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11 Signs Your Life Science Manager Role Is Going Nowhere

December 19, 2016

by admin


One of the greatest dangers of professional life is allowing your career to stagnate. Whether you’re a life science manager or a pharmaceutical salesperson, you cannot afford to languish around a dead-end job. The longer you plateau at a certain title and skill-set, the more that senior execs and potential employers will wonder why you didn’t rise up the ranks— thereby making it harder and harder to compete against your peers for top jobs when you do finally decide to make a move.

Luckily, it is well within your power to change your circumstances and kick-start your career again, particularly in an exciting growth industry such as life sciences.



Danger signs that your career has stalled

1. You can’t think of anything you’ve done in the last year that adds value to your CV.

2. There are no opportunities for advancement in your role.

3. You’ve requested further training and career development, but are refused or ignored.

4. Promotions have passed you by, despite you being qualified for them.

5. Your suggestions are not acted upon, or even genuinely considered.

6. Your job is exactly the same as it was a year ago.

7. Your job description requires you to do things to the letter, with no variation or input from you.

8. Your company isn’t performing well, or you’re in a declining industry.

9. You have lost all enthusiasm for your job, and can’t wait to leave every day.

10. You don’t get along with your boss, and they’re thwarting your growth.

11. Your boss is great, but not proactive. He or she has been in the same role for years, and is obstructing your way to the top!

Yet this sad picture is certainly not the whole story: it is also possible to be stalled in your career despite liking your job very much. This often happens when an employee gets comfortable in a role where they like their colleagues and the company has a good culture. This is a particularly dangerous type of job inertia as it feels rather nice. However, if you’re not growing your skill-set and developing your competencies, then you have by definition stalled in your career development.


You’re in luck!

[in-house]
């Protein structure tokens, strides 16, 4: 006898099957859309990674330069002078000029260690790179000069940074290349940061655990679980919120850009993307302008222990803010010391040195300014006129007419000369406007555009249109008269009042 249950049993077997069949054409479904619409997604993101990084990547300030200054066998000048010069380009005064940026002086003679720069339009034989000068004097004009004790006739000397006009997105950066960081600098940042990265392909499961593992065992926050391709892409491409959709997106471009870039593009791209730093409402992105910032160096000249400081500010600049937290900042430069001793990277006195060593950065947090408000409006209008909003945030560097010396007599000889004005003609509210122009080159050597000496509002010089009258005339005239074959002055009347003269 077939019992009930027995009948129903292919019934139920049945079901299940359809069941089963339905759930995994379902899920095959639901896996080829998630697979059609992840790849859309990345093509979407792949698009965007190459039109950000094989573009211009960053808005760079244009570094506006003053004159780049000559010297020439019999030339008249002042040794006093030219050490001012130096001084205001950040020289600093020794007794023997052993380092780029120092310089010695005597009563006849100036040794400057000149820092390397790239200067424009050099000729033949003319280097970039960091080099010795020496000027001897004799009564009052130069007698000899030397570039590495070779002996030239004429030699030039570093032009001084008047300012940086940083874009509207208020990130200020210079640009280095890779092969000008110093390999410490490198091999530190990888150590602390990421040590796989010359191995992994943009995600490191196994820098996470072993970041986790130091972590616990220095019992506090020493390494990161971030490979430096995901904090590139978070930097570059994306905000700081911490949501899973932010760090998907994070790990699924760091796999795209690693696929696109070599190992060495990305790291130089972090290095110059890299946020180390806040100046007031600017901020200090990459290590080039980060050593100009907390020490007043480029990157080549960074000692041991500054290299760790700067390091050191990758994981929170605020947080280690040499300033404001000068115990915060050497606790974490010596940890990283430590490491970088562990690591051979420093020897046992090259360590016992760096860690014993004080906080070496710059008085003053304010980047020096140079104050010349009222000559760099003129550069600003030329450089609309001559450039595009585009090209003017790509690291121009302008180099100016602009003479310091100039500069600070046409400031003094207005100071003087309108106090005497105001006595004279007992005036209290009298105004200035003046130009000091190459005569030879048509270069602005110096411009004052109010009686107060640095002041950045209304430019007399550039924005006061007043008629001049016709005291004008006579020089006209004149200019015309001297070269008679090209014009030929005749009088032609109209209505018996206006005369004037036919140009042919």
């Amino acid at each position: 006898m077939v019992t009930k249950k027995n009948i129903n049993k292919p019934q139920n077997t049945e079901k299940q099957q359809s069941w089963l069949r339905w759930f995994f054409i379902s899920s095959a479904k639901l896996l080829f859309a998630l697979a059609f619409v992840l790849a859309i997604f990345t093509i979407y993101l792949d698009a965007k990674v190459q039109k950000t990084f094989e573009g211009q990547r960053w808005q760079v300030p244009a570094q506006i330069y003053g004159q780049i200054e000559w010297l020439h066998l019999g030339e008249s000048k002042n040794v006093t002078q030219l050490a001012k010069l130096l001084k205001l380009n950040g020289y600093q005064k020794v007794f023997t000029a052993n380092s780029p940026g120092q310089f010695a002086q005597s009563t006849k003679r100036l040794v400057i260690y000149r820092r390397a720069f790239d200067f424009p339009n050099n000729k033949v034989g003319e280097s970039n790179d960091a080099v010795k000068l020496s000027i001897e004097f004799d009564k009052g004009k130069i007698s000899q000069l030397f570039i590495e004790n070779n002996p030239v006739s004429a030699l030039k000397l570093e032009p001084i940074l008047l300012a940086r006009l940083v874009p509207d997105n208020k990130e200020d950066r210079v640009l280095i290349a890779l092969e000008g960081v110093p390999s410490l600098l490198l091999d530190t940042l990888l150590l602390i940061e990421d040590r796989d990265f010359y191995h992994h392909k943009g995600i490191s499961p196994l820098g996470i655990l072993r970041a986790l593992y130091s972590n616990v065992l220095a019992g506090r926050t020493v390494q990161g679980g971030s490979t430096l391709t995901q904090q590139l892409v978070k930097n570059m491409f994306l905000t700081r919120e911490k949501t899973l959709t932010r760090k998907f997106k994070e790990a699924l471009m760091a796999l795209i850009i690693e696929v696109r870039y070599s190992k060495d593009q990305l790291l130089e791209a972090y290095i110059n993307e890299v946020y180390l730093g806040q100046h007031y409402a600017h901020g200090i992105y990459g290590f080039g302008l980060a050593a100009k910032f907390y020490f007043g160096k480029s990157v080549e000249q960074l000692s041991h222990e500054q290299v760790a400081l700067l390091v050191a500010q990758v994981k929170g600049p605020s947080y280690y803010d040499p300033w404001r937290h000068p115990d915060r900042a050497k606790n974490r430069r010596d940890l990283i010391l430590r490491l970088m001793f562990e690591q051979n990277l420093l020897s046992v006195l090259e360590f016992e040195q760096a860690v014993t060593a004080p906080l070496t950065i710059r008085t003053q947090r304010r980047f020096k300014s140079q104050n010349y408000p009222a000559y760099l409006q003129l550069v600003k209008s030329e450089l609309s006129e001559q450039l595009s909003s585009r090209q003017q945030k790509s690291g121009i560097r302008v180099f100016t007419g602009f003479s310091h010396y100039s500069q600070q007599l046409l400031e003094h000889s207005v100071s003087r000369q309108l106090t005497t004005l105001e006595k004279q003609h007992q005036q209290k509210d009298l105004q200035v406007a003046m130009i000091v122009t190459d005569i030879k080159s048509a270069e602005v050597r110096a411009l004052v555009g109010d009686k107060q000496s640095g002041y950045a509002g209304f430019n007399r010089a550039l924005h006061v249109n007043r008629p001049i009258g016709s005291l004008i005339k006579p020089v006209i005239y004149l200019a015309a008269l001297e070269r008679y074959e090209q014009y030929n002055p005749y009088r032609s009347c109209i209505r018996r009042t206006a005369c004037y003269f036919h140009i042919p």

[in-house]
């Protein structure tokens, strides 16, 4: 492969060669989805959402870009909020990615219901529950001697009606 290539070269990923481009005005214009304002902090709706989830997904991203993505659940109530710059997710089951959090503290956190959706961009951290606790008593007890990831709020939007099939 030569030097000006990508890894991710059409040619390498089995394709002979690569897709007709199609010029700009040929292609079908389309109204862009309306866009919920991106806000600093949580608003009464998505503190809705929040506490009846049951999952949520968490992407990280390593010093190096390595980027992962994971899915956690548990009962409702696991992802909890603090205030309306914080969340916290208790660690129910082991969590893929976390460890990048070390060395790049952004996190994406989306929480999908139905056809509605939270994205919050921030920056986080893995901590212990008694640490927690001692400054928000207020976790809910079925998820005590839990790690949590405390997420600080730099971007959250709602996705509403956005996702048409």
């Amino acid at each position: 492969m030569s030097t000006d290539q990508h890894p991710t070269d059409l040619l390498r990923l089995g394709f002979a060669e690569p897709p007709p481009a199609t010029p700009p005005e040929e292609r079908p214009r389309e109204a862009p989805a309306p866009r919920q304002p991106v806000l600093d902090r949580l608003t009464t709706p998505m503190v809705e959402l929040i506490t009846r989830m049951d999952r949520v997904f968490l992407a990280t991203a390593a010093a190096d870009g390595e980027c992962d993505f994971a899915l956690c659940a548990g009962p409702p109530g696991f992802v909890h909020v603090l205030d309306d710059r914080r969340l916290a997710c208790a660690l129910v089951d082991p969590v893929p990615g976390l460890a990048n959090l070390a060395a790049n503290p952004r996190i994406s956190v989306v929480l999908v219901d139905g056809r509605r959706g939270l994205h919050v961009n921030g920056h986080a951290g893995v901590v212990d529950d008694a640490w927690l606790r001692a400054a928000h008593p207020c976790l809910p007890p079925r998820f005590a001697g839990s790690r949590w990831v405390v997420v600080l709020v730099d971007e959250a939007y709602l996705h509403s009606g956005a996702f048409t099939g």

Life sciences is an extremely diverse field, with steep skills shortages opening up and even more predicted in the coming years. Luckily, this puts you in the powerful position of being able to revitalise your career relatively easily, as long as you consider your strategy carefully.


Steps to kick-start your career

1. Be upfront about where you want to go. The first step is to register your career goals with your manager or HR advisor. Perhaps you haven’t adequately signalled your desire for promotion or further training, so you need to be sure they’re aware of your aspirations before making a decision on whether to move on to another role or employer.



2. Consider which skills you need in order to move towards a better role. Be extremely strategic and plan for the long-term: which skills and jobs are likely to be in great demand in the future of life sciences?

3. Start skilling up in those areas. If your request for further training is refused by upper management, that’s no reason to give up. Quite the opposite in fact: this is a sign that your employer is not enthusiastic about developing you, so you need to take responsibility for your own growth if you want to re-energise your career trajectory.

4. Update your resume to reflect your best achievements. You may have stalled in your current role, but there’s almost always something you’ve learnt and succeeded in, if you just think hard enough about it.

5. Figure out what’s holding you back in a more big-picture way. Do you avoid conflict with your team? Do you dread public speaking in meetings? Do you avoid upper management, or feel awkward about selling your successes?

6. Get feedback on your current performance. Request performance reviews from your team and superiors. Lean in to any constructive criticism you receive so that you can plan how to overcome that weakness.

7. Jolt yourself out of inertia. A dull job can create a feeling of lethargy and dispiritedness that permeates everything we do. So get moving. Schedule coffee dates with people in your network, take on fresh challenges and new routines, and get exercising to lift your mood. You’ll quickly feel like your life is transforming, and the job change becomes the next step in a process that’s already started.

8. Volunteer for different tasks. When a project comes up and they’re looking for people to implement it, put your hand up- even if it’s not wildly interesting, and even if you don’t have a lot of spare time. The point is it will add a new skill to your bow, and alert senior managers that you’re up for a challenge.



9. Don’t just wait for jobs to come up at companies you’d like to work for. Be proactive. Write to the companies to pitch your services, and keep a close eye on LinkedIn, building your network so there are more and more crossovers with employees and contacts of your dream employer.

10. Use your time wisely. Consider your unfulfilling and routine job a short-term bonus, as it frees up lots of mental space for planning your career and job-hunting.

The time is now. If you’re stuck in a dead end job with no prospects, plan to leave while you still have a positive story to tell.

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